A frozen neck kept me away from doing any training last week so I was eager to get back to class tonight especially following my last lesson, which was basically a one to one private with Ynez. Unfortunately it was bit of strange lesson tonight as, yet again the turnout was pretty bad, in fact I was the only student with Peter, Ynez and black belt Stuart as instructors. I think I’ve worked out why Ryan hasn’t been to Judo since June and that is because his BJJ club now has two dedicated Judo lessons a week so it would make sense if he attended those especially as they precede the actual BJJ classes that he takes. This will be a great loss to our club though, especially as he brought with him some good newaza skills and was similarly matched, skill wise, to myself. I still think it would be a good idea to invite a BJJ club to come and give us a BJJ class as something different to the normal Judo that we have. If nothing else we may get one or two BJJ’ers who maybe live locally that might then start taking Judo.

Back to tonight’s lesson and following on from my lesson two weeks ago, Peter decided I should go over some techniques from the green belt syllabus. We went over all the various entries to Juji-gatame which I feel I have got down pretty well. We then went over Ude-gatame, Waki-gatame and Hiza-gatame, all of which are fairly simple techniques but ones that I haven’t used much before so they do need a little perfecting. Tachi-waza wise I was shown Morote-eri-seoi-nage and I must admit this did not come easy to me. I’d like to think it was because Stuart’s gi is so thick that I couldn’t get a proper grip on it but I’m sure it’s more than that and besides, if I can grip and throw people wearing heavy double weave gi’s then throwing someone wearing a single weave will seem fairly easy in comparison.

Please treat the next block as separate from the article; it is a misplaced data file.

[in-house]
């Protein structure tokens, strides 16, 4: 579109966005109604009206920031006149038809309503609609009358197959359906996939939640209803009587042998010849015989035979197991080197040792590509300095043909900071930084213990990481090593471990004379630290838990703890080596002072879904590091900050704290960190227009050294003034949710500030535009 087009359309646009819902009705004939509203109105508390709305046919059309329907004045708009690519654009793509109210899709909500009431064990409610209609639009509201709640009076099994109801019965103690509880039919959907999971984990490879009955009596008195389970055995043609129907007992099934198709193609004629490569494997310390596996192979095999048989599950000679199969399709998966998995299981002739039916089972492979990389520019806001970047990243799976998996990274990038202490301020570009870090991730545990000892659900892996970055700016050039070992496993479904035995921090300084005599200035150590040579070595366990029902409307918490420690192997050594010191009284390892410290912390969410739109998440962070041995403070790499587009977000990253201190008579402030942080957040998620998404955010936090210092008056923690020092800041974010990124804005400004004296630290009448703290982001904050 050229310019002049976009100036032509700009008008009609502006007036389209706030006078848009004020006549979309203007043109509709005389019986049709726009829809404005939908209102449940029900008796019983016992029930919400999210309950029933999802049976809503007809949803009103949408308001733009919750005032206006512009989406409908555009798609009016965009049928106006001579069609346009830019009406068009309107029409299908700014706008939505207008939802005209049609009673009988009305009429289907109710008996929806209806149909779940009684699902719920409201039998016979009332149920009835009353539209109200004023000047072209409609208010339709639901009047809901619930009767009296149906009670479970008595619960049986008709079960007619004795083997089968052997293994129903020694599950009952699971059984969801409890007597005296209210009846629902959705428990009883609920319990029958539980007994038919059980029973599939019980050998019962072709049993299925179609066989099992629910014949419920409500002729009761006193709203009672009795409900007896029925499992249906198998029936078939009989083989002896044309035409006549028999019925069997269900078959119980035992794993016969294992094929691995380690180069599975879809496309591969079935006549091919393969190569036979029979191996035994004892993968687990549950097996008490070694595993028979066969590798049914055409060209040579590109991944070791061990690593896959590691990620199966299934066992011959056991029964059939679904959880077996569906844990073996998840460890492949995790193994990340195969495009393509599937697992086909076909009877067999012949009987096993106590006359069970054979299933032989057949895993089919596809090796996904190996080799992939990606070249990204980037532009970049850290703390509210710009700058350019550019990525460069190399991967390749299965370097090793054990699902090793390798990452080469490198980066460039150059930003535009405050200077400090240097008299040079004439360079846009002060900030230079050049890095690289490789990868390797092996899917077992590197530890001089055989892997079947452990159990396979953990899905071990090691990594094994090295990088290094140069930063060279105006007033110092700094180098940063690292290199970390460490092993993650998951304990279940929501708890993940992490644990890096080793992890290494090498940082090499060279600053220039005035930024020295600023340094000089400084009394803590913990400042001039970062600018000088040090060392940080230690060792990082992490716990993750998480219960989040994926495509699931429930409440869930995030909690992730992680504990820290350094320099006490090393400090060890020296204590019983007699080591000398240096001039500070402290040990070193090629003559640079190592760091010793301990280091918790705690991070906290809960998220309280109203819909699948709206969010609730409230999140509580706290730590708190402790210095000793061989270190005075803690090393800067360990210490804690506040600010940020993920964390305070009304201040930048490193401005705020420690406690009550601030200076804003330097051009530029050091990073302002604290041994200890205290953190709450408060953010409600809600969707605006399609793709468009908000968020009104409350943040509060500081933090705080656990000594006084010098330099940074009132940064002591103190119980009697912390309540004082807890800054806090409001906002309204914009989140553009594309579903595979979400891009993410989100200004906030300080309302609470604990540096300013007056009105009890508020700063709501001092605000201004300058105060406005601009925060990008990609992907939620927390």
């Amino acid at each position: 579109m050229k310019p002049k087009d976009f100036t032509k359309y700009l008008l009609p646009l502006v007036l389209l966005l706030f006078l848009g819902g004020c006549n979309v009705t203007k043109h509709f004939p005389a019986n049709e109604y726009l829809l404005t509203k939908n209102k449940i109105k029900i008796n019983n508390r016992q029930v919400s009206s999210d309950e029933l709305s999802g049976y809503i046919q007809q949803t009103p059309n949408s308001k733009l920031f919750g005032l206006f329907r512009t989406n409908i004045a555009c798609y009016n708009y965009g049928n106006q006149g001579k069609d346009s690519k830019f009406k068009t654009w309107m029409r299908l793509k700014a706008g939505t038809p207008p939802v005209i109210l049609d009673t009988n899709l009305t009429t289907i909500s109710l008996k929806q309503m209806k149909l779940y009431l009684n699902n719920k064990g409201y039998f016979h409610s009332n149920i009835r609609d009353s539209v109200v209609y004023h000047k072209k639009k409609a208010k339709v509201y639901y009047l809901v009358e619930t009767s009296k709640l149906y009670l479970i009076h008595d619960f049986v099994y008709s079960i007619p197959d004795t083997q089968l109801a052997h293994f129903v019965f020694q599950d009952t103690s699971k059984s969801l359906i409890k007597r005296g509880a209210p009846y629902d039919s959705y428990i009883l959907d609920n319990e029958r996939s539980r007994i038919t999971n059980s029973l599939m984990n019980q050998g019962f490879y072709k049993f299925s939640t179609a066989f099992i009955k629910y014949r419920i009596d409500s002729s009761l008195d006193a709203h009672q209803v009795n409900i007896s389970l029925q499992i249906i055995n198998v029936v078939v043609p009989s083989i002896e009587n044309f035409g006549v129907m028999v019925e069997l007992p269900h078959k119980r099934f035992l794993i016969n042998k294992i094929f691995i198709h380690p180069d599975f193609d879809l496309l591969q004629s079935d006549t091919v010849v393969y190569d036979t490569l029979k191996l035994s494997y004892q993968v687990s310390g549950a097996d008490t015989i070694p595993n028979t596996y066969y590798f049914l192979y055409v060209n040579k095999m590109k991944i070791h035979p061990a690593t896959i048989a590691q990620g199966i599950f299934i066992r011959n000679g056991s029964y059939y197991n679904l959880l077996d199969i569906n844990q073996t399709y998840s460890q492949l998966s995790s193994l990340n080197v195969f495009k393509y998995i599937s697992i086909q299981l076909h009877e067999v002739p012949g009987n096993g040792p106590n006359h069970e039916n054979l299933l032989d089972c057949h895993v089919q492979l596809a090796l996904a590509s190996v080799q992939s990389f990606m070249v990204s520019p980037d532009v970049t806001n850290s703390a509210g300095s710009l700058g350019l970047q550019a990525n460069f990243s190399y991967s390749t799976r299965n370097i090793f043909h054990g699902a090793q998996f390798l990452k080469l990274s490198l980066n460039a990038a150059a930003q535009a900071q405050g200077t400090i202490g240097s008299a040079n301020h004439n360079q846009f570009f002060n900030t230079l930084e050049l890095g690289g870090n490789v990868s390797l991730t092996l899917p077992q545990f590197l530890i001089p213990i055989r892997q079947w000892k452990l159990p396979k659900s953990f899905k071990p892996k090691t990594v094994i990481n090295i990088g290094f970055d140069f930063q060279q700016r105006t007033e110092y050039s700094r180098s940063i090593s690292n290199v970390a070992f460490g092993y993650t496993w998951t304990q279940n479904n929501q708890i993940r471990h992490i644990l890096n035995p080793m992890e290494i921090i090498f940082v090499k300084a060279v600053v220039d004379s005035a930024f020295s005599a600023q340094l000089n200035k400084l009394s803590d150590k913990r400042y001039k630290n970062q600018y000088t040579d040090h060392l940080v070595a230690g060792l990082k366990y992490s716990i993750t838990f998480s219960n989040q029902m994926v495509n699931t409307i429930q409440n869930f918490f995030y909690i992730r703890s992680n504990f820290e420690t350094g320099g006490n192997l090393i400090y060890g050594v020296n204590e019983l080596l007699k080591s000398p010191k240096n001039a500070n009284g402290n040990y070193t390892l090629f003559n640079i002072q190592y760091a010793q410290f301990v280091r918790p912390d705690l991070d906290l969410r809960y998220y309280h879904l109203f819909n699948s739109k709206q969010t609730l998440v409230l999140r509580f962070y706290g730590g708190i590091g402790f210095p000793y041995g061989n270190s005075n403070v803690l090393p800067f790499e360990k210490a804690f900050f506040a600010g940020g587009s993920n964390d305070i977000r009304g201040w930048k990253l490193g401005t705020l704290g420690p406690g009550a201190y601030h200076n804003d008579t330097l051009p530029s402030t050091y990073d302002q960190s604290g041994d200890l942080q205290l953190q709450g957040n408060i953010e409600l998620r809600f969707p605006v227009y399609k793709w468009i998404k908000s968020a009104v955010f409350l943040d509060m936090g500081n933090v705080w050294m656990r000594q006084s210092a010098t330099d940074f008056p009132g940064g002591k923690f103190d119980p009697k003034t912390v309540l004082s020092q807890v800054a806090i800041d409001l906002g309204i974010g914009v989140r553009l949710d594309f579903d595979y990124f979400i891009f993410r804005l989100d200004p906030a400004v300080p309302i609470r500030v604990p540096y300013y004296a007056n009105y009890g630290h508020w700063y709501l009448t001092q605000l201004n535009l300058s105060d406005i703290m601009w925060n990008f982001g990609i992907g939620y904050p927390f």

As I said at the beginning of this post, tonight lesson was a bit strange and Peter decided to finish 30 minutes early tonight. I guess I can’t complain as again I had effectively had my own private lesson with three black belts. Maybe that’s one of the positives of having such a low turnout in the senior class, that I am getting a lot of personal instruction and if this keeps up I will likely start my green belt grading sooner rather than later.

Friday, 7 October 2011

The Darkness

On approaching the club tonight I thought it looked very dark and once inside I realised that half the lighting was not working due to an electrical fault.
The cupboard that we normally use as a makeshift changing room had no light whatsoever but I found Black Belt Stuart in there and Jamie with only a torch as a means of light.

I hadn’t seen Jamie for a number of months and with the continued absence of Ryan I was glad that he had decided to come back.

Peter got us warmed up with some light Newaza which then progressed in to one of us applying a hold, with the other trying to escape. The person applying the hold then had to move to another hold without losing control. Whilst being held in Kesa-gatame by Stuart I noticed how heavy he felt on me and how much it felt like he was crushing my ribs. Even Ynez, who is half my size, felt like a dead weight when holding me in Kesa-gatame. Ynez said it’s not about using strength or size to hold a person down its more about just making your body feel heavy, and of course using the correct technique.

Following the Newaza and with everyone nicely warmed up and due to the fact that both Graeme and Big Stuart were away with work, Peter decided that he was going to give Jamie the opportunity to start his first grading for Red belt.

As Stuart was to be Jamie’s Uke and Peter would do the examining, Ynez said that she would work with me and Peter suggested that we go over the Green belt syllabus.

As we had already been doing some Newaza we started with the various versions of Juji-gatame that are needed for green belt:

Juji-gatame sit back entry
Juji-gatame roll over entry
Juji-gatame entry from beneath
Juji-gatame over the shoulder entry

It was great to cover so many different variations of the same technique and also to do a number of repetitions of each variation.